- What other names is Jewelweed known by?
- What is Jewelweed?
- How does Jewelweed work?
- Are there safety concerns?
- Are there any interactions with medications?
- Dosing considerations for Jewelweed.
Alegria del Hogar, Balsam-Weed, Balsamina foemina, Balsamine du Cap, Balsamine des Jardins, Balsamine Orangée, Feng Xian Hua, Garden Balsam, Herbal Impatiens Balsamihal, Impatiens, Impatiens balsamina, Impatiens biflora, Impatiens capensis, Impatiens giorgii, Impatiens pallida, Impatiente, Impatiente Biflore, Impatiente du Cap, Impatiente Orangée, Jewel Balsam Weed, Jewel Weed, Quick-In-The-Hand, Silverweed, Slipper Weed, Speckled Jewels, Spotted Touch-Me-Not, Tou Gu Cao, Touch-Me-Not, Wild Balsam, Wild Celandine, Wild Lady's Slipper.
Jewelweed is a plant. The parts that grow above the ground are used to make medicine. Be careful not to confuse jewelweed with potentilla, since both are known as silverweed.
Possibly Ineffective for...
- Poison oak and poison ivy. Some early research suggests that applying jewelweed extract or jewelweed juice to the skin does not reduce skin inflammation caused by poison ivy or poison oak.
Insufficient Evidence to Rate Effectiveness for...
- Mild digestive disorders.
- Other conditions.
Jewelweed is said to aid digestion and increase the loss of body water through the urine (diuretic effect), but there isn't scientific information to back these claims. It is not known how jewelweed might work as a medicine.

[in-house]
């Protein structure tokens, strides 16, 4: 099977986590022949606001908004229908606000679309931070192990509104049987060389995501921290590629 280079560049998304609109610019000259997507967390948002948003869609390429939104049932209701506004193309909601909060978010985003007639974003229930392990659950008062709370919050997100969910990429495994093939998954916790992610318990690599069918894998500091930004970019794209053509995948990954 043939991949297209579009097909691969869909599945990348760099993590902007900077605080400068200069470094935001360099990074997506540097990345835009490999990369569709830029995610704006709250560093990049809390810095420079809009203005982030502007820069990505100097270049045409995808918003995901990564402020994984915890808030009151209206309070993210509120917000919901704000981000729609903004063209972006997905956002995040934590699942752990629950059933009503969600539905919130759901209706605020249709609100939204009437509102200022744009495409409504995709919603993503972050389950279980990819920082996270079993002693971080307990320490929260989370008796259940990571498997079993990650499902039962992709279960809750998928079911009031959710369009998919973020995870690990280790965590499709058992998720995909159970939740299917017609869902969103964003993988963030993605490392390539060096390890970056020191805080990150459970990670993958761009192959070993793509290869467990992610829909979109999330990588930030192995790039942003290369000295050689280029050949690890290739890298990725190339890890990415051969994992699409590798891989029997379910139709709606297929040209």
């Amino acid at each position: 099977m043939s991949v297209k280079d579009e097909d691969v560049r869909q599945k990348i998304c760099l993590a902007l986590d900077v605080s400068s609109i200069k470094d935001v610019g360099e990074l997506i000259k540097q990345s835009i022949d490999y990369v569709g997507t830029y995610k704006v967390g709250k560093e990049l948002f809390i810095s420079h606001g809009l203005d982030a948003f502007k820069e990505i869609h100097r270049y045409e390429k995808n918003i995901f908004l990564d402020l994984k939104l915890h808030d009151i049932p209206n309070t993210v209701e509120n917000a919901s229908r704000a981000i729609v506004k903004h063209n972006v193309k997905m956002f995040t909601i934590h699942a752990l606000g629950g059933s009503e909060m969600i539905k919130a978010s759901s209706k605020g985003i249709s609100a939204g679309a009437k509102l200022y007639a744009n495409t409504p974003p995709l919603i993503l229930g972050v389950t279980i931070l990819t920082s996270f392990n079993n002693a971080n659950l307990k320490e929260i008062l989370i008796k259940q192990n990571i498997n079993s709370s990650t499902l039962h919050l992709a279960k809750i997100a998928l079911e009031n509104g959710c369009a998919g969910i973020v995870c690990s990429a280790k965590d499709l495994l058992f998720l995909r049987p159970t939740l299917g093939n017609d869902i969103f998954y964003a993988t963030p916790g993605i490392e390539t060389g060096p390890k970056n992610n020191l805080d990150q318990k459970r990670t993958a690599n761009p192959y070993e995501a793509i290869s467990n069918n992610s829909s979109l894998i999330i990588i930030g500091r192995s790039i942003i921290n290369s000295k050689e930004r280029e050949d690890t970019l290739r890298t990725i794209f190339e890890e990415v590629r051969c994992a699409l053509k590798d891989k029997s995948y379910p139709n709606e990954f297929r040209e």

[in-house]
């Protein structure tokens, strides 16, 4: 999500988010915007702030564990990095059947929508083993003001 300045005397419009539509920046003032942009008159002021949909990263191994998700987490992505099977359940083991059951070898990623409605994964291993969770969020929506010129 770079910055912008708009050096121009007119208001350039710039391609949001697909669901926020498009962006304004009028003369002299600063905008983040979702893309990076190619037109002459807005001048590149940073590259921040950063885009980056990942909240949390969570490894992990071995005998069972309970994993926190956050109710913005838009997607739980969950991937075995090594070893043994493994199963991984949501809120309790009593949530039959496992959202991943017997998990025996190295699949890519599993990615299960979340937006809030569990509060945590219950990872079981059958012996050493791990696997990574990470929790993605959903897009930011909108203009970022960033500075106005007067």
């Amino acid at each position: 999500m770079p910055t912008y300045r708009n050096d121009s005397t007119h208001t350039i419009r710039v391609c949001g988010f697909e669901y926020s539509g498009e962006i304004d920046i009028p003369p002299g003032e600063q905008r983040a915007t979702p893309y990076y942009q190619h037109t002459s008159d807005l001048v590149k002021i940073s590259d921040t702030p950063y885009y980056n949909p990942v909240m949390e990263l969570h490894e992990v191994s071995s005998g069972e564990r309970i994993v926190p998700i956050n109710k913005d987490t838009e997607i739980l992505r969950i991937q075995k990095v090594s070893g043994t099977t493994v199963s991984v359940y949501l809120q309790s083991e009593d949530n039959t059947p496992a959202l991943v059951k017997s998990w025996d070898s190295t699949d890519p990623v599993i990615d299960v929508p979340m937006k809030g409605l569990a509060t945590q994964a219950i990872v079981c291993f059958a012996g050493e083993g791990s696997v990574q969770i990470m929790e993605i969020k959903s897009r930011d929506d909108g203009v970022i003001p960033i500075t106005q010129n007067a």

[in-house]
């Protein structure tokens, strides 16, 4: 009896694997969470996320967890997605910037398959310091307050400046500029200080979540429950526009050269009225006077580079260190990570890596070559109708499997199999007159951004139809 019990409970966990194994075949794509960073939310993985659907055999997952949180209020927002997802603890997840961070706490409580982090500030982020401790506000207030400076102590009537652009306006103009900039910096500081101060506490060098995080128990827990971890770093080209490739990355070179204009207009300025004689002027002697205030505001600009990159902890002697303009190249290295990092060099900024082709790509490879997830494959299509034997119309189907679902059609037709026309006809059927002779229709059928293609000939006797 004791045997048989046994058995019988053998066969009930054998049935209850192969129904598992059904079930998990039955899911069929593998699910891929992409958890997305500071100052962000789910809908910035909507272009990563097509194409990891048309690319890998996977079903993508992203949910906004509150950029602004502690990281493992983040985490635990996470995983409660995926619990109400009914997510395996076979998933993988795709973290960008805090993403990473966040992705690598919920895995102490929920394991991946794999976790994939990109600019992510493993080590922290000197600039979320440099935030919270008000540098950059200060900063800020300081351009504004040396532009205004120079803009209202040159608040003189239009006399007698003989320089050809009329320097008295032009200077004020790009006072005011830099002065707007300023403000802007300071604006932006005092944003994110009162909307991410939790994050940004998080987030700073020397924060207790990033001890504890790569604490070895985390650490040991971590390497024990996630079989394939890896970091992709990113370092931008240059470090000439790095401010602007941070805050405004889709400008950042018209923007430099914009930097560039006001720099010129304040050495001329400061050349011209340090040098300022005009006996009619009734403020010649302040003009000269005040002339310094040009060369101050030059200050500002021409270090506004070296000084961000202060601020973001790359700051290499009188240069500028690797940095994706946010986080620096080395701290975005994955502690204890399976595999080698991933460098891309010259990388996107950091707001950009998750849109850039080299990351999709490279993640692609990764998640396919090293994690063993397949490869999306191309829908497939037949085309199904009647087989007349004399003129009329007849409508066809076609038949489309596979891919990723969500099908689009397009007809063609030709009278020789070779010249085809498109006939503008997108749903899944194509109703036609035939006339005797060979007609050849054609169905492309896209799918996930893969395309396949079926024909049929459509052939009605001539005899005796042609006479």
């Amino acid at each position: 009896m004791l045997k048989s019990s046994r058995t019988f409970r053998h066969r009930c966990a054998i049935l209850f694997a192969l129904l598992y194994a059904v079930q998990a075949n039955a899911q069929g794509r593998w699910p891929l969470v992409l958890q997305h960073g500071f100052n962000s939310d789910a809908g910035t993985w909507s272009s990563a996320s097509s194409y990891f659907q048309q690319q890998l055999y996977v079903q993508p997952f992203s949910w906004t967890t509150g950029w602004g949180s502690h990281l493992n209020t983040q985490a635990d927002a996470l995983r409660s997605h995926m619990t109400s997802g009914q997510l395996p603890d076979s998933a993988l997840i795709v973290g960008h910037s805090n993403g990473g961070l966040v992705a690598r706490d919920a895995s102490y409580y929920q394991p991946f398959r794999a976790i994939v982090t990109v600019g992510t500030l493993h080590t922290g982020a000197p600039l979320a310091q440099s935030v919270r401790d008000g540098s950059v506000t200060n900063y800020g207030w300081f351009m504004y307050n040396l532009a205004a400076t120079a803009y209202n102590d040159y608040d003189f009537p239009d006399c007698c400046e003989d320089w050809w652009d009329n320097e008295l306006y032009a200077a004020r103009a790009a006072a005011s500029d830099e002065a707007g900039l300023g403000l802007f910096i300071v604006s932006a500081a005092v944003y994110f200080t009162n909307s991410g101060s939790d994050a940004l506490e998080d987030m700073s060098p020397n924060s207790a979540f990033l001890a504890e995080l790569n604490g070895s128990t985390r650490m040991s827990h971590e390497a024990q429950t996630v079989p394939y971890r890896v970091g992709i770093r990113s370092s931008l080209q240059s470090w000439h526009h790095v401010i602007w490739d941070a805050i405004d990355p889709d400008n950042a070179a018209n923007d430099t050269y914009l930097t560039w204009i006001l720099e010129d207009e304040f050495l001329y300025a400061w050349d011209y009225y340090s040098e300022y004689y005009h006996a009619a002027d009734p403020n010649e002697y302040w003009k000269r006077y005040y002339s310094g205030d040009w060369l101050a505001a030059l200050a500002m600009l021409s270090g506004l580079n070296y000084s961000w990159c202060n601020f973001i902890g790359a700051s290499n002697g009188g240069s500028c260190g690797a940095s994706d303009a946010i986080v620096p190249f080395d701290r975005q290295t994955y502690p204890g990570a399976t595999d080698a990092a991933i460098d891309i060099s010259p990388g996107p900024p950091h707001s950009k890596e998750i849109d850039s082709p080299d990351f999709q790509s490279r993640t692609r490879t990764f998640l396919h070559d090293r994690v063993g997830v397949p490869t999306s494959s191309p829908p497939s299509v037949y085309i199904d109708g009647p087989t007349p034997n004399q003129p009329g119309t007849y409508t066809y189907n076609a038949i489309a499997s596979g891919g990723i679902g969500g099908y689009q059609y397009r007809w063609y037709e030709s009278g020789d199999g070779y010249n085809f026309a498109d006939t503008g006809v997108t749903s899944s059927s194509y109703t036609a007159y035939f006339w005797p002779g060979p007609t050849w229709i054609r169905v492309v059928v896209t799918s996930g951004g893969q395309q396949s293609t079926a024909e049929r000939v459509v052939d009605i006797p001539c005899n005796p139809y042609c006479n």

Jewelweed is POSSIBLY SAFE for most people when taken by mouth or applied directly to the skin. No significant side effects have been reported.
Special Precautions & Warnings:Pregnancy and breast-feeding: There is not enough reliable information about the safety of taking lotus if you are pregnant or breast-feeding. Stay on the safe side and avoid use.
LithiumInteraction Rating: Moderate Be cautious with this combination.Talk with your health provider.
Jewelweed might have an effect like a water pill or "diuretic." Taking jewelweed might decrease how well the body gets rid of lithium. This could increase how much lithium is in the body and result in serious side effects. Talk with your healthcare provider before using this product if you are taking lithium. Your lithium dose might need to be changed.
The appropriate dose of jewelweed depends on several factors such as the user's age, health, and several other conditions. At this time there is not enough scientific information to determine an appropriate range of doses for jewelweed. Keep in mind that natural products are not always necessarily safe and dosages can be important. Be sure to follow relevant directions on product labels and consult your pharmacist or physician or other healthcare professional before using.
Natural Medicines Comprehensive Database rates effectiveness based on scientific evidence according to the following scale: Effective, Likely Effective, Possibly Effective, Possibly Ineffective, Likely Ineffective, and Insufficient Evidence to Rate (detailed description of each of the ratings).
Report Problems to the Food and Drug Administration
You are encouraged to report negative side effects of prescription drugs to the FDA. Visit the FDA MedWatch website or call 1-800-FDA-1088.
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Guin, J. D. and Reynolds, R. Jewelweed treatment of poison ivy dermatitis. Contact Dermatitis 1980;6(4):287-288. View abstract.
Long, D., Ballentine, N. H., and Marks, J. G., Jr. Treatment of poison ivy/oak allergic contact dermatitis with an extract of jewelweed. Am J Contact Dermat. 1997;8(3):150-153. View abstract.
Zink, B. J., Otten, E. J., Rosentha, M., and Singal, B. The effect of jewel week in preventing poison ivy. J Wilderness Medicine 1991;2:178-182.